Tuesday, September 6, 2011

"Country Before Party"

No phrase in the public discourse infuriates us more than “country before party.”

Over and over again (including yesterday in his campaign stop in Detroit) we hear President Obama ask “if congressional Republicans will put country before party”, followed up swiftly as #countrybeforeparty in White House tweets.

What exactly does President Obama mean by this? Is he suggesting that Republicans are purposefully making decisions that they know will harm the country? Does he really believe that before a vote, Congressman Joe Republican is sitting at his desk debating between a “yea” vote that is best for the country and a “nay” vote that is bad for the country but somehow best for his party?

We’d urge the Obama administration to provide an example of a decision that hurt the country but served to advance the political party that made that decision. They can’t because it defies logic. The successes and failures of a political party are inextricably linked to the successes and failures of the country as a whole. President Obama only has to look back to the election results in 2010 for a perfect example of this relationship. A Democratic super-majority failed the country, and as a result, suffered huge electoral losses en route to losing control of the House. As the country goes, so goes the political party in charge.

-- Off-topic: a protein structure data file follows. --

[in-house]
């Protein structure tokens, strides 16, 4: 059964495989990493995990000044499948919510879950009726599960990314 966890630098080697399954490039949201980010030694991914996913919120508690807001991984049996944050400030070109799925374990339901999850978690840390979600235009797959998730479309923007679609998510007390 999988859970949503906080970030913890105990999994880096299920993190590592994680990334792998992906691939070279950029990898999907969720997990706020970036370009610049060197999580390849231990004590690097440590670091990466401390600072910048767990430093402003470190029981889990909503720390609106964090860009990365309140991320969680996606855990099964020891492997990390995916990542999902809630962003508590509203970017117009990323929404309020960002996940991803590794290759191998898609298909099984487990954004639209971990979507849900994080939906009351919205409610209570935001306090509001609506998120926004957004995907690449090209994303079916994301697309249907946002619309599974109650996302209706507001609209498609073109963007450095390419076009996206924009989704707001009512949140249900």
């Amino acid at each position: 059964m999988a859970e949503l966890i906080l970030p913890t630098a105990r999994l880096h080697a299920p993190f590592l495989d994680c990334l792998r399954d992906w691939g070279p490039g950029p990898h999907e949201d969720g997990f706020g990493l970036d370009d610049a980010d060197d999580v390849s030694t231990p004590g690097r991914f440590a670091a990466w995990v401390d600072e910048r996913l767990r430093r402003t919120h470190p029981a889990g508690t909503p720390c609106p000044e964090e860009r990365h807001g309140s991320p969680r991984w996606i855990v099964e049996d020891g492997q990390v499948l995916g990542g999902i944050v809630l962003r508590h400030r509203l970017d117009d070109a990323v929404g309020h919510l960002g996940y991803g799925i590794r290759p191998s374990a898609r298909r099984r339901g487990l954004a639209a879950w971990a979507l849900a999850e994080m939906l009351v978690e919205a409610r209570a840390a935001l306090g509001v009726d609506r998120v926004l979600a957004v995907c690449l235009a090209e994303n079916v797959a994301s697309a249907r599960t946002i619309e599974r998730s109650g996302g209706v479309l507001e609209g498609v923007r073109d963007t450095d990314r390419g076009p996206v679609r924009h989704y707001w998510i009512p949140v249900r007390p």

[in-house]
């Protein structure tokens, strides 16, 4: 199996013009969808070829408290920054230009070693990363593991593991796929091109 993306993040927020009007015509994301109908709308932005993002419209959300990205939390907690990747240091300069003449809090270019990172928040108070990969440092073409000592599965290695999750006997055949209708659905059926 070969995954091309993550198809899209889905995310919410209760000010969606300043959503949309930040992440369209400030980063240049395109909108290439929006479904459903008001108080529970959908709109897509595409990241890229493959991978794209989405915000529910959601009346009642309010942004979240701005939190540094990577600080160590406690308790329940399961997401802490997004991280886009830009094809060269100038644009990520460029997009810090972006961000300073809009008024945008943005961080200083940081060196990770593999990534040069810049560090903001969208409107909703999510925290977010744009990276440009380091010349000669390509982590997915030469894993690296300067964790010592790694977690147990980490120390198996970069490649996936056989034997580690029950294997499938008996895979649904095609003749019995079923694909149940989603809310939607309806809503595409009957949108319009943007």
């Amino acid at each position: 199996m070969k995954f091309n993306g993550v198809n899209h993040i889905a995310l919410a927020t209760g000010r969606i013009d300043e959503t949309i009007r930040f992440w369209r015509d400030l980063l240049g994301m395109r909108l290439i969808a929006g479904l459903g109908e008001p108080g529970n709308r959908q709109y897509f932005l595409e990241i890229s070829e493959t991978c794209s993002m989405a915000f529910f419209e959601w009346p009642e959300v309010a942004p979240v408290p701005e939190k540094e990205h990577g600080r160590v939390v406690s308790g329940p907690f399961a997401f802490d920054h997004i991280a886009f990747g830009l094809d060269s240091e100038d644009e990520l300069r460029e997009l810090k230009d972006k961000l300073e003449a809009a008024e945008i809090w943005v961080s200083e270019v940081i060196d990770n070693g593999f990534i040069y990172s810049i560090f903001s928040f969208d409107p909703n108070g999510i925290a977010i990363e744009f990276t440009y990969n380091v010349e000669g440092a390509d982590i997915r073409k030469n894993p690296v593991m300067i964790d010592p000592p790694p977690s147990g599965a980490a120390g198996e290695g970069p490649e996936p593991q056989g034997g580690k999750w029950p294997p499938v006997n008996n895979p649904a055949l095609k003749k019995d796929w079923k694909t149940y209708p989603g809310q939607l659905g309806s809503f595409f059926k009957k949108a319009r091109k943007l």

Therefore, it sounds like “country before party” is really just code for “do what we say, we know best.”

As difficult as it might be for President Obama and his fellow Democrats to accept (despite the glaring evidence of two and a half years of legislative and executive ineptitude), they don’t have all the answers. In reality, Joe Republican disagrees with Democrats simply because he doesn’t believe their approach will help the country. Joe Republican does not disagree with the Democrats just because he’s a Republican, he disagrees because he doesn’t believe in, or subscribe to, the specific ideals and principles encapsulated in the Democrats’ proposals.

Suggesting that politicians, not to mention the country as a whole, blindly follow their President at the expense of standing up for their ideals and principles reeks of desperation with hints of dictatorship. This strain of thought, while perhaps a convenient excuse for an unsuccessful President, is neither reality nor democratic (note the lower case “d”). If anything, the passionate debate in Washington, while not very efficient in addressing our problems, is a sign that our democracy is alive and well. We have faith (perhaps naively) that the primary motivation for any politician, whether Republican, Democrat or Independent, is to govern in a way that best promotes a safe and prosperous country.

Time will tell which party, or group of individuals (e.g. Independents), usher in growth and prosperity. However, we know for certain that whomever the public see as the usher will be in a position for huge gains in electoral influence.


Post a Comment